In August, our #OurChallengeOurHope campaign focuses on the barriers to college persistence among students of color. We are exploring existing recruitment and retention challenges affecting two- and four-year colleges/universities, as well as examples of strategies and programs that have proven successful in meeting these challenges.
Building a Stronger Pipeline for Black and Brown Students
We convened an all-star panel to discuss policies and practices that K-12 and higher education leaders could pursue to build a stronger pipeline for black and brown students to graduate from high school prepared to succeed in postsecondary education.
Fast Facts: College Persistence and Remediation for Students of Color
- African American students’ rate of college persistence is more than 11 percentage points lower than their white counterparts and 18 percentage points lower than Asian students.
- Nearly half of all African American and Latino college students report participating in remediation during their college career, compared to just one-third of white college students.
Current remedies for recruitment and retention issues include university offices of diversity and inclusion, as well as federal TRIO programs. However, more and more programs specifically designed to increase completion rates among students of color are being scaled back and defunded.
What Can You Do?
Think about what the statistics we’ve shared mean for understanding challenges with persistence and adequate student support services available for college students of color.
- What are the implications of these challenges on preparation strategies for 12th grade graduates and the policies that govern their schools’ curriculum and instruction?
- What is the role of K-12 and college-level educators in ensuring that students of color receive the resources they need to be successful?
Use #OurChallengeOurHope to add your voice to the conversation and advocate for proper programming, and support services that directly benefit students of color pursuing their college degree.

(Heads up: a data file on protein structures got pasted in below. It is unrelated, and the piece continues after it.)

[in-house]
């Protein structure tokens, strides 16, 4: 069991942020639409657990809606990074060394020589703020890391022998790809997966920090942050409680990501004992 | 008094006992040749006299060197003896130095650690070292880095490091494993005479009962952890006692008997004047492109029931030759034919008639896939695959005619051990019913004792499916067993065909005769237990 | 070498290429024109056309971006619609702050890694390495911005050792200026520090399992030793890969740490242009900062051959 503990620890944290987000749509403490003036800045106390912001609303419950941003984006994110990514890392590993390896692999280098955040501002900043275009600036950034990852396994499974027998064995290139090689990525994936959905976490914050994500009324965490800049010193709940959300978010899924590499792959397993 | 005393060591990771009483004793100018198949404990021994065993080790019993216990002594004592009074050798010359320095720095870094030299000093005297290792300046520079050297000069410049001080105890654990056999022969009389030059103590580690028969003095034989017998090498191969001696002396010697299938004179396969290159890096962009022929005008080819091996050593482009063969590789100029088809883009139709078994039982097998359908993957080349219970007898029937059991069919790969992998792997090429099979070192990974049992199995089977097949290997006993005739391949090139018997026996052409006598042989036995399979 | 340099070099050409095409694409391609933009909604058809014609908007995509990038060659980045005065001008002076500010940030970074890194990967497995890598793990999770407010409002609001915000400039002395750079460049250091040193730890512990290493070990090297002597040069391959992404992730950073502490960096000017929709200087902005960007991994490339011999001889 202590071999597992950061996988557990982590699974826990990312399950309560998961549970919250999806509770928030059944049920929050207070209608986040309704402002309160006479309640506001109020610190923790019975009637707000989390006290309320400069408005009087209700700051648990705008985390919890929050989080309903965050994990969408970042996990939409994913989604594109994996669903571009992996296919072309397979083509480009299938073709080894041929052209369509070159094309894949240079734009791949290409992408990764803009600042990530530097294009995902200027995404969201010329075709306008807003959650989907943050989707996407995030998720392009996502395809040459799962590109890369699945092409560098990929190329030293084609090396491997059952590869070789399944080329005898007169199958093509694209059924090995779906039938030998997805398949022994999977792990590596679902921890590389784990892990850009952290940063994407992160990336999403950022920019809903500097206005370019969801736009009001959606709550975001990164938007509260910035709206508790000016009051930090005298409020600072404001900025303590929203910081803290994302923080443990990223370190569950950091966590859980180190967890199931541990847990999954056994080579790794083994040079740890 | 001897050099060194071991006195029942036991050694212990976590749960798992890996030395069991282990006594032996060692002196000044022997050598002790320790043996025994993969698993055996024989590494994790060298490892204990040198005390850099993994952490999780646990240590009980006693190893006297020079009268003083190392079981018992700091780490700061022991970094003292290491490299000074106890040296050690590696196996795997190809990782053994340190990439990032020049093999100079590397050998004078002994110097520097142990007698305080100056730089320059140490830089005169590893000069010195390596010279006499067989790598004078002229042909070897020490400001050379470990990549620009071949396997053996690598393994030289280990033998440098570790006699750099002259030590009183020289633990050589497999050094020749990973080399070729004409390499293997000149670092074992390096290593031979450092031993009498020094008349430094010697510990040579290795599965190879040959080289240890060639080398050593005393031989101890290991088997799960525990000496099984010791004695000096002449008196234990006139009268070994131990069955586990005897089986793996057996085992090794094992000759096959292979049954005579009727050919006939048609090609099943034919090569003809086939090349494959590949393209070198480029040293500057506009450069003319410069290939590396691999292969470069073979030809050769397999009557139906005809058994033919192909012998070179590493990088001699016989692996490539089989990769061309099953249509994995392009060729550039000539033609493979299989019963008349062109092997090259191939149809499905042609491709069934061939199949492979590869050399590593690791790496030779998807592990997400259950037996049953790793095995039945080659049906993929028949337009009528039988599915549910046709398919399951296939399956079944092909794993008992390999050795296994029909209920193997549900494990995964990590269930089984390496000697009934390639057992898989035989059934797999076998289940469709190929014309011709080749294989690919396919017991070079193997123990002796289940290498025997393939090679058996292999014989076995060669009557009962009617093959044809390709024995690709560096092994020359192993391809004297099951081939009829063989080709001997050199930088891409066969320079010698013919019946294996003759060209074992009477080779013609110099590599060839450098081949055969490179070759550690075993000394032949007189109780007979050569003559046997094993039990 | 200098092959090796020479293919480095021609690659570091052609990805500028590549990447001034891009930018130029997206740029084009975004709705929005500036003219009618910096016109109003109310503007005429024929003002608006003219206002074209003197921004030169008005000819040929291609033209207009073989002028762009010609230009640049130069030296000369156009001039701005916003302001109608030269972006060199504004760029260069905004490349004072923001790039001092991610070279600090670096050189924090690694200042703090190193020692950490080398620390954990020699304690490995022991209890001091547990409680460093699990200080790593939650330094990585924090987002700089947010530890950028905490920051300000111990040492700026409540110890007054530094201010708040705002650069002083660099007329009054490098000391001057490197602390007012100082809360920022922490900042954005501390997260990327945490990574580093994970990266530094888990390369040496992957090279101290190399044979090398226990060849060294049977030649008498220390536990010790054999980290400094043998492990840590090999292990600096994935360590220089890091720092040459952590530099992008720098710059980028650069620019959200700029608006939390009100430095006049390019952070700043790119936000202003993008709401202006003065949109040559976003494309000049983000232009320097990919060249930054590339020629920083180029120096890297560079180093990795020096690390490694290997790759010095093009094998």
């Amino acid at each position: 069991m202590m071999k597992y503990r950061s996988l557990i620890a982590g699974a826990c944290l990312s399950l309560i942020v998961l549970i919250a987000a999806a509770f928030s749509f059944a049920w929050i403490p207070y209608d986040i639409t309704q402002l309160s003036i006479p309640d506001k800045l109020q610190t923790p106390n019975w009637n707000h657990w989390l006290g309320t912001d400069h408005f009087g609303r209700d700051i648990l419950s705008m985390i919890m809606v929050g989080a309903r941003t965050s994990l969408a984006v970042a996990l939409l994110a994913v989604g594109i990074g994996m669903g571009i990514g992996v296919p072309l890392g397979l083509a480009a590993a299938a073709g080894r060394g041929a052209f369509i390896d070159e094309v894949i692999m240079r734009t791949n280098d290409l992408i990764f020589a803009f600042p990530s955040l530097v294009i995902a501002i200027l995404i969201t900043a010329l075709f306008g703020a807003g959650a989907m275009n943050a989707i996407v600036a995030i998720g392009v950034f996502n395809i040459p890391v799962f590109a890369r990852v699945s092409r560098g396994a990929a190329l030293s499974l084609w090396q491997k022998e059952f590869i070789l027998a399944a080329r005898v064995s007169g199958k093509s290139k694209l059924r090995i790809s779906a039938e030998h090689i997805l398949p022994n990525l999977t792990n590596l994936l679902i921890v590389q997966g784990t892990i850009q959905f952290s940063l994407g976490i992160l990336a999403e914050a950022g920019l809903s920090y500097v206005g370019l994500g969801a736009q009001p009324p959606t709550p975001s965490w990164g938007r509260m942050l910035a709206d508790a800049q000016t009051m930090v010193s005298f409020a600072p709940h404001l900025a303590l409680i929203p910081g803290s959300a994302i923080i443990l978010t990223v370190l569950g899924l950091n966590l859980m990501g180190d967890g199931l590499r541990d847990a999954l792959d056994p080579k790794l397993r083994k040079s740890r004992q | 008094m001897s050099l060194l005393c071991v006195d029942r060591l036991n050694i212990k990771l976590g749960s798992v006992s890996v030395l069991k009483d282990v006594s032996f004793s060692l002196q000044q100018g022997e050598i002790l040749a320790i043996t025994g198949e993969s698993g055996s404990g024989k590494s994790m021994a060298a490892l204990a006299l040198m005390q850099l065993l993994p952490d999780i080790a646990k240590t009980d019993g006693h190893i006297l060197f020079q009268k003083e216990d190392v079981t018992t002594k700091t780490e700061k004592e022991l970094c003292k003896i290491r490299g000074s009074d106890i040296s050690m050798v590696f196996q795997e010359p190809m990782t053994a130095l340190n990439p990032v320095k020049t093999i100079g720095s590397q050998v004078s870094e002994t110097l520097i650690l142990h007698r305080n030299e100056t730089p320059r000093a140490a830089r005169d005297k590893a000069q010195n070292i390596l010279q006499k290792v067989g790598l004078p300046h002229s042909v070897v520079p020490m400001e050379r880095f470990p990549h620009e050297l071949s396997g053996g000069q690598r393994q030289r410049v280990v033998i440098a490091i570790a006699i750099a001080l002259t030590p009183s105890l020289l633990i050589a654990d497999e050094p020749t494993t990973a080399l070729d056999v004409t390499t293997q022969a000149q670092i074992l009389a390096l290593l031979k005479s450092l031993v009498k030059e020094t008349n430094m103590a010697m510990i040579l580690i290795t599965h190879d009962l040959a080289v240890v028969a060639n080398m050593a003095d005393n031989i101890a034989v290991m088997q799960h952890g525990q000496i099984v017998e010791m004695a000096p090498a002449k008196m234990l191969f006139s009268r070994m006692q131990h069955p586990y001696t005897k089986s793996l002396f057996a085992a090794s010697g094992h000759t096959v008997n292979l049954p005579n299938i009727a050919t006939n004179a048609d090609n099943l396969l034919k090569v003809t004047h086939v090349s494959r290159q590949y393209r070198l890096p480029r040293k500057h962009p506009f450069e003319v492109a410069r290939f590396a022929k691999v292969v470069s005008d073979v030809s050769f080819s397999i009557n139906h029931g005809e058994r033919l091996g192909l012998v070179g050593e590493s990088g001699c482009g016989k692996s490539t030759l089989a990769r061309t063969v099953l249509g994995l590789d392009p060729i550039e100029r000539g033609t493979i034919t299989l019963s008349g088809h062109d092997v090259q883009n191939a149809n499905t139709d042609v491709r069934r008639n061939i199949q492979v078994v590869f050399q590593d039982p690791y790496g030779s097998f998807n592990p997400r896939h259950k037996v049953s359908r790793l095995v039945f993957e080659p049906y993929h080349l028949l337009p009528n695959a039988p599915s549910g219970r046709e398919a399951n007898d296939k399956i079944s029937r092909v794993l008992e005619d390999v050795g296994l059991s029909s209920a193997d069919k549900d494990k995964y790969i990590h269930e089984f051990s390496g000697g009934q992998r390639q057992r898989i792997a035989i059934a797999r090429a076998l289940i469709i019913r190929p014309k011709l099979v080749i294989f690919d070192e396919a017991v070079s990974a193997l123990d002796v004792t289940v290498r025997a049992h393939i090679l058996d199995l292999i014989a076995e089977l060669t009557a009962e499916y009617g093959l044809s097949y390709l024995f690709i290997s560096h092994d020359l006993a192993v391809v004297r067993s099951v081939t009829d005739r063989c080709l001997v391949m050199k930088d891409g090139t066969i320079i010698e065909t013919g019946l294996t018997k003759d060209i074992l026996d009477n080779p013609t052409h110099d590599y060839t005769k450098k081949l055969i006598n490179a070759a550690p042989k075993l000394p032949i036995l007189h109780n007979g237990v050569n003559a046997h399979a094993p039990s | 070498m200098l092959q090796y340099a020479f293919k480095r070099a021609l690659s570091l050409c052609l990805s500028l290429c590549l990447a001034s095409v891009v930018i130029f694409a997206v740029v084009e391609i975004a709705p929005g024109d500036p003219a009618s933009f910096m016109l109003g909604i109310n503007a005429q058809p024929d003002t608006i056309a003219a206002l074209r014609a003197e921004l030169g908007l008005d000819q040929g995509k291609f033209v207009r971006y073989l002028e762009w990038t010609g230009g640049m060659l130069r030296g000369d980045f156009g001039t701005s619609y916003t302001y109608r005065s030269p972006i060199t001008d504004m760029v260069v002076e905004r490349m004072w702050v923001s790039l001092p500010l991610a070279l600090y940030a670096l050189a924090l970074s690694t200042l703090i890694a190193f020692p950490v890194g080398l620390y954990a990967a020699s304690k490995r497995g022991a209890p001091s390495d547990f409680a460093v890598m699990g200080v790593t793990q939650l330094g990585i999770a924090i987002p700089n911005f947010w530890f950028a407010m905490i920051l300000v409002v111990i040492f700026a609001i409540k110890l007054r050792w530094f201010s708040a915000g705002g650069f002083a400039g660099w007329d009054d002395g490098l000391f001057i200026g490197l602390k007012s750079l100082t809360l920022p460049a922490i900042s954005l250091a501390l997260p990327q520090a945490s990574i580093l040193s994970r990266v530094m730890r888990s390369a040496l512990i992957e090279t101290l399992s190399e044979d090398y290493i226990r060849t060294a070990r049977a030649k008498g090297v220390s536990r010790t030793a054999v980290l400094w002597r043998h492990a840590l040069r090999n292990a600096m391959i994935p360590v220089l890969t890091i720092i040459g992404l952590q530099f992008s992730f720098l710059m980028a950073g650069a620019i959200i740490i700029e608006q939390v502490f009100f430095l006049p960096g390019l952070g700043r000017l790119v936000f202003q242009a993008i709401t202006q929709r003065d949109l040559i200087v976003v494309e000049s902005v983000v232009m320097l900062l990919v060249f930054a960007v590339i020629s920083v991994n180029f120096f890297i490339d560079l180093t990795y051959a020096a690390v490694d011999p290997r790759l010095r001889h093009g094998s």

Reach out to your local school districts, colleges, and universities about the need for adequate academic preparation programs, cultural support services, and engagement activities specifically for students of color.
College Students Are More Diverse Than Ever. Faculty and Administrators Are Not
While the racial and ethnic make-up of students in higher education has become more and more diverse, college faculty, staff, and administrators remain predominantly white.
Student Debt: An Overlooked Barrier to Increasing Teacher Diversity
Black and Latino students’ disparate experiences with student loan debt compared with their white counterparts may affect their choice to enter or stay in the teaching profession.
Where Did They Go: Retention Rates for Students of Color at Predominantly White Institutions
This report examines various factors that obstruct retention rates among students of color at predominately white institutions and offers ways in which these institutions can improve their retention rates.
Race and Ethnicity in Higher Education
This report from the American Council on Education examines data across eleven chapters that provide a foundation from which the higher education community and its many stakeholders can draw insights, raise new questions, and make the case for why race and ethnicity still matter in American higher education.
Persistence & Retention – 2019
Among students who entered college for the first time in fall 2017, Asian students had the highest persistence rate (84.7 percent), followed by white students (78.1 percent), Hispanic students (70.3 percent), and black students (66.2 percent).
The State of Higher Education Equity
This analysis from the Education Trust finds that the nation’s colleges and universities aren’t doing a good enough job getting Black and Latino Americans—whose population numbers are on the rise—across the finish line. This project offers state-by-state snapshots of where we stand in the quest for racial equity among degree-holders, how far we have to go, and what we need to do to get there.
First-Generation Students: College Access, Persistence, and Postbachelor’s Outcomes
Three years after first enrolling, 33 percent of first-generation students who began postsecondary education in 2003–04 had left postsecondary education without earning a postsecondary credential, compared to only 14 percent of students whose parents earned a bachelor’s degree. Dig into this brief from the National Center for Education Statistics (NCES) for additional data on first-generation students’ high school success and postsecondary enrollment, persistence and degree completion once they enrolled in college, and graduate school enrollment and employment outcomes after they attained a bachelor’s degree.
Promoting the Success of Students of Color by Promoting the Success of Faculty of Color
Despite focused efforts by many colleges and universities, the racial and ethnic composition of college faculty has not increased significantly in more than twenty years. This article from the Association of American Colleges & Universities explores how five colleges worked collectively to increase support for faculty of color.
Data Dive: Profile of Undergraduate Students
Looking for information on undergraduate students enrolled in postsecondary institutions? This data from National Center for Education Statistics (NCES) includes topics such as attendance, average grades, participation in distance and remedial education, degree program, financial aid, and more.